The Weeklies: August 4 - 11

Every writer should have a friend like Philippa -- she asks all the right questions. (Questions that even prompt essay-length answers.) Maybe it helps that Philippa is a writer herself, able to see the root of most things and to tap at that one specific nerve.

Saturday afternoon, we were both in the backseat of a Lyft. We'd just returned from a day at Ft. Tilden beach. Our driver was taking us on a highway near the water. We were sharing secrets.

"Do you feel bad about leaving stuff out of your blog?" she asked.

I sighed.

"Yeah, definitely. It's hard. I think one day I'll write about it all," I said.

Yet again, she hit the nerve directly, as if she already knew: I'm stuck. There is an elephant in the room of my life, and I've been writing as if it doesn't exist. Weeklies used to flow out of me like water, but now its a poker game. When I was in my twenties I wrote on Facebook: "All these things will make for good essays in my thirties." I feel the same now in my thirties about my forties. The best stories have to develop, then they have to settle in your mind. The internet now allows us to write and share instantly, but sometimes we need to be patient.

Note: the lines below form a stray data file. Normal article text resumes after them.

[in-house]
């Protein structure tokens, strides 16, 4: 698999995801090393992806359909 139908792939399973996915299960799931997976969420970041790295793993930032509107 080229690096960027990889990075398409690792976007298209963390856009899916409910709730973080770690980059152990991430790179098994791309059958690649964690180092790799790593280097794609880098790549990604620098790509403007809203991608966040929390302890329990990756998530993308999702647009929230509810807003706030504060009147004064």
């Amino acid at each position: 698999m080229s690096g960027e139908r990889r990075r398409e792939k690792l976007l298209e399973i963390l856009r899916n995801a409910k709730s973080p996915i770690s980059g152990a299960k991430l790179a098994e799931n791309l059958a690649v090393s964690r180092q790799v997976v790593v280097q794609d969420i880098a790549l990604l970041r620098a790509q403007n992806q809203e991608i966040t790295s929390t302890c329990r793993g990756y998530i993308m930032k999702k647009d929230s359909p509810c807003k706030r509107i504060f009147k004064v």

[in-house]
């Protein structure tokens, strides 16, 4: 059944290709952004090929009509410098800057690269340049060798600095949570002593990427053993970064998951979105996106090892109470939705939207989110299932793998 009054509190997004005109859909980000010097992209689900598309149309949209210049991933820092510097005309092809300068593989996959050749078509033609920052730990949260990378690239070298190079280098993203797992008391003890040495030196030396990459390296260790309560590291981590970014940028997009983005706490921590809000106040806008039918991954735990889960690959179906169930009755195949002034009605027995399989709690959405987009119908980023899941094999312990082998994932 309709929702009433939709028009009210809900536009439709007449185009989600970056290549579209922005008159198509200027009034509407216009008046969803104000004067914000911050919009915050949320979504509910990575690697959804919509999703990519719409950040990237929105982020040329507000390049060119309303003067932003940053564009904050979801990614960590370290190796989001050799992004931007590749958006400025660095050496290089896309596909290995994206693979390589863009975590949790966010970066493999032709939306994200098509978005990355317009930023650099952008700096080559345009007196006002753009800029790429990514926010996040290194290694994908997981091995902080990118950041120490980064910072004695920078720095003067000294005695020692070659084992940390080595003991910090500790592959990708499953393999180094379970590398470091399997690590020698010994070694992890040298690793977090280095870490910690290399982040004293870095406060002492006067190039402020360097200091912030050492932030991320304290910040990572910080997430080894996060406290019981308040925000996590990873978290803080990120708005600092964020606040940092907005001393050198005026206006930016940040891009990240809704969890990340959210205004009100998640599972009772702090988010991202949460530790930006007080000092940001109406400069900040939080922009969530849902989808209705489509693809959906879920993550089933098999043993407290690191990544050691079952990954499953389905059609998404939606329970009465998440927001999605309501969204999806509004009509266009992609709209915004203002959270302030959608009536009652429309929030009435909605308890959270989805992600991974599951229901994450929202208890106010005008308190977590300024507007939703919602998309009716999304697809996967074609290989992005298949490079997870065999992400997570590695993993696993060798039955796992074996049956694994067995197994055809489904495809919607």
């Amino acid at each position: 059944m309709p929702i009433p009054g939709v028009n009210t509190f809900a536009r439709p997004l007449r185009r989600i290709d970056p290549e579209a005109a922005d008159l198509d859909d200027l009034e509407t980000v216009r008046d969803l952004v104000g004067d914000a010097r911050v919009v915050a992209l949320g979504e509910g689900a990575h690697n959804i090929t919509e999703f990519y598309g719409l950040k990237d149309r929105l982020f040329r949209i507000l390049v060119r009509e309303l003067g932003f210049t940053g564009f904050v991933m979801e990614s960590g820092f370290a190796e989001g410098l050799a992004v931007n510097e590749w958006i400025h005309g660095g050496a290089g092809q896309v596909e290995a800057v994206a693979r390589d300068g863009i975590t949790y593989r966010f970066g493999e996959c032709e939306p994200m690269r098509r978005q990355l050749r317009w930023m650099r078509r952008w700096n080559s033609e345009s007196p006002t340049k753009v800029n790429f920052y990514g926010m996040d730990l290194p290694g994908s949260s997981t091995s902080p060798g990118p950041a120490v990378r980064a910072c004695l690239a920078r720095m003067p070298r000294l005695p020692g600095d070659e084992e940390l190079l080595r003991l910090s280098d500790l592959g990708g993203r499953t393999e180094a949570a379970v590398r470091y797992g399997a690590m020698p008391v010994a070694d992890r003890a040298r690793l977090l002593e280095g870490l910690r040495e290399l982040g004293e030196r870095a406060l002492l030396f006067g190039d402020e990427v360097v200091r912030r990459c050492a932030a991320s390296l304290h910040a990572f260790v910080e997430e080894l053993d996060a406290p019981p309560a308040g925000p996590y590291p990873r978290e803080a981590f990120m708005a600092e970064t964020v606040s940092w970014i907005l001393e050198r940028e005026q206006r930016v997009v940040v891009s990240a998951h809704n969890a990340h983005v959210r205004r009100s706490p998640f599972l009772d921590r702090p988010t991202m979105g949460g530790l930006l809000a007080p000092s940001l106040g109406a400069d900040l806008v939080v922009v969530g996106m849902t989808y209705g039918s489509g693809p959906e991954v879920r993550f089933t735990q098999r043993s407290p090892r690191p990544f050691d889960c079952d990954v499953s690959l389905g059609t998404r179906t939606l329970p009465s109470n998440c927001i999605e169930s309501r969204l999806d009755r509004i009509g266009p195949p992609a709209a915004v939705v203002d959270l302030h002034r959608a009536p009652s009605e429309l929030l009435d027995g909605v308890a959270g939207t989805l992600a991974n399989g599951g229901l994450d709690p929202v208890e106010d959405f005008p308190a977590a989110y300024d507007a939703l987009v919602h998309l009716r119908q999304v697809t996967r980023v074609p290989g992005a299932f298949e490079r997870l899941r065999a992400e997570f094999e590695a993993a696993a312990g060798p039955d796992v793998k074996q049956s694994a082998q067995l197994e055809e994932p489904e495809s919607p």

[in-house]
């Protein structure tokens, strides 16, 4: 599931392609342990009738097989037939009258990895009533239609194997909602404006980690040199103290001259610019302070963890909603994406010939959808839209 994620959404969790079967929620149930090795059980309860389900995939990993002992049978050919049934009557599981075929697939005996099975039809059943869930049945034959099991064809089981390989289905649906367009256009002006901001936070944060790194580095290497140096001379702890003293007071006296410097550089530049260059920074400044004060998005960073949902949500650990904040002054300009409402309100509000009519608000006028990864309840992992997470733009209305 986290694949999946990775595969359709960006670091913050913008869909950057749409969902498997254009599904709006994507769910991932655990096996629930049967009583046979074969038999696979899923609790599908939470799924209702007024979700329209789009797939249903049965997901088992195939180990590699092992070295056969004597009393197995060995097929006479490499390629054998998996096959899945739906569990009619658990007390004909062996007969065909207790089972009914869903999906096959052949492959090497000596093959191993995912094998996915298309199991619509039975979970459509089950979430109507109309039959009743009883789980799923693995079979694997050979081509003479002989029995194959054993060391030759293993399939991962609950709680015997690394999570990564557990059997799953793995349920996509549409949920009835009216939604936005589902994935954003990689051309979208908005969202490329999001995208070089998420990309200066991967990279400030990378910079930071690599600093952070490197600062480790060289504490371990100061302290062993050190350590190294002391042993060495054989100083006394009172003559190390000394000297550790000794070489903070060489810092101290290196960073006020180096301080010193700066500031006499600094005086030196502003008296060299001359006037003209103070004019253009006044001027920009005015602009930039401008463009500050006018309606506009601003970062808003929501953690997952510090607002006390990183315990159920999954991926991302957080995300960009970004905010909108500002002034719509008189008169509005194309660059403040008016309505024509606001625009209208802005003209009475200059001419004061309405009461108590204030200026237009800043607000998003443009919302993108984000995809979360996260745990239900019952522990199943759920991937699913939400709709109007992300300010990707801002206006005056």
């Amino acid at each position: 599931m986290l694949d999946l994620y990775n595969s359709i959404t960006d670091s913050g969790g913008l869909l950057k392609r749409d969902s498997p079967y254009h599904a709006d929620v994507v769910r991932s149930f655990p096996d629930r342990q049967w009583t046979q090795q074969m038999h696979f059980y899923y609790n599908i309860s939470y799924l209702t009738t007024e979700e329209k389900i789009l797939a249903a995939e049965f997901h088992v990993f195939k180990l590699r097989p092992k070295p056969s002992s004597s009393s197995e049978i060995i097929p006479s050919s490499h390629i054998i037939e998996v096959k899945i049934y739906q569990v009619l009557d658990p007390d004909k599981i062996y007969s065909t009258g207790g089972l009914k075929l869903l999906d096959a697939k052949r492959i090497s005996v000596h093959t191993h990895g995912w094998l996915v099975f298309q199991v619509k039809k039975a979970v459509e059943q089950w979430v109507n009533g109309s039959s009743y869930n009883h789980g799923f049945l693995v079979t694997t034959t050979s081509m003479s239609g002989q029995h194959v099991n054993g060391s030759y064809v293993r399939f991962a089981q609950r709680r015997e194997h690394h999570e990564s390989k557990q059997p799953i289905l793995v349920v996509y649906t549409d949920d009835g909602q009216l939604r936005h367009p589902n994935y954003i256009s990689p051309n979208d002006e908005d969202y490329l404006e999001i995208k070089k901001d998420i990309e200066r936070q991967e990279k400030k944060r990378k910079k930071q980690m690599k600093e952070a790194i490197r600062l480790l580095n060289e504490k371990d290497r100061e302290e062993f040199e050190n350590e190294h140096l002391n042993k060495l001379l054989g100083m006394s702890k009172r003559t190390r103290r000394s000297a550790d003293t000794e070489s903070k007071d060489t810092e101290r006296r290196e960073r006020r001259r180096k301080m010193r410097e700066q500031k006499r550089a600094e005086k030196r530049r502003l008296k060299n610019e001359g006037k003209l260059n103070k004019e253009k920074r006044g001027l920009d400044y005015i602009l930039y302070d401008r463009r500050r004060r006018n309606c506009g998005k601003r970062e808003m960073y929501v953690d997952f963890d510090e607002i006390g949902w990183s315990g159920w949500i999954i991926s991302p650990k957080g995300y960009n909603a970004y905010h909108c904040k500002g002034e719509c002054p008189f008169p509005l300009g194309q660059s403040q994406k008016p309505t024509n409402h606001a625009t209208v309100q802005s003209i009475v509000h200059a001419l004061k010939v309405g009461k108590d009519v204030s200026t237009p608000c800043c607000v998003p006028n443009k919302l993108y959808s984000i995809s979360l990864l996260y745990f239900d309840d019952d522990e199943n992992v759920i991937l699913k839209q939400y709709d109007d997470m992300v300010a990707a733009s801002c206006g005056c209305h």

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In short: the beach trip was the only highlight of last week. Philippa had organized a day trip to Ft. Tilden, a little stretch of beach next to Rockaway Beach. You could get there the hard way on the A train, or you can hop on a ferry and pretend you're getting away. We all met on the pier in Manhattan at 11 am. I was wide awake and nervous. I'd managed to lug a Tesco bag of snacks and rosé on the train. When I got out at Wall Street, everyone else was carrying umbrellas and beach chairs, migrating east.

We got seats at a table on the upper deck of the boat and caught up with each other on the ride over. We walked through natural weeds and brush to a concrete path leading directly to the sand. Ft. Tilden is so wild and untouched that poison ivy supposedly grows on the path.

The beach was more crowded than in years past. There is a friendly atmosphere at Ft. Tilden. We ended up in conversations with several of the neighboring blankets, which hardly ever happens. I didn't leave the sand once, the waves seemed too rough. I was fine eating snacks, drinking wine and people watching under the brim of my hat.

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On Sunday I refused to leave the house. I was mildly sunburnt and still tired. I took a long bath and watched television with Alistair occupied himself with woodworking. It was a day that I reserved for writing but none was done. Around six o'clock we went on the stoop for a cocktail. The mosquitos got us.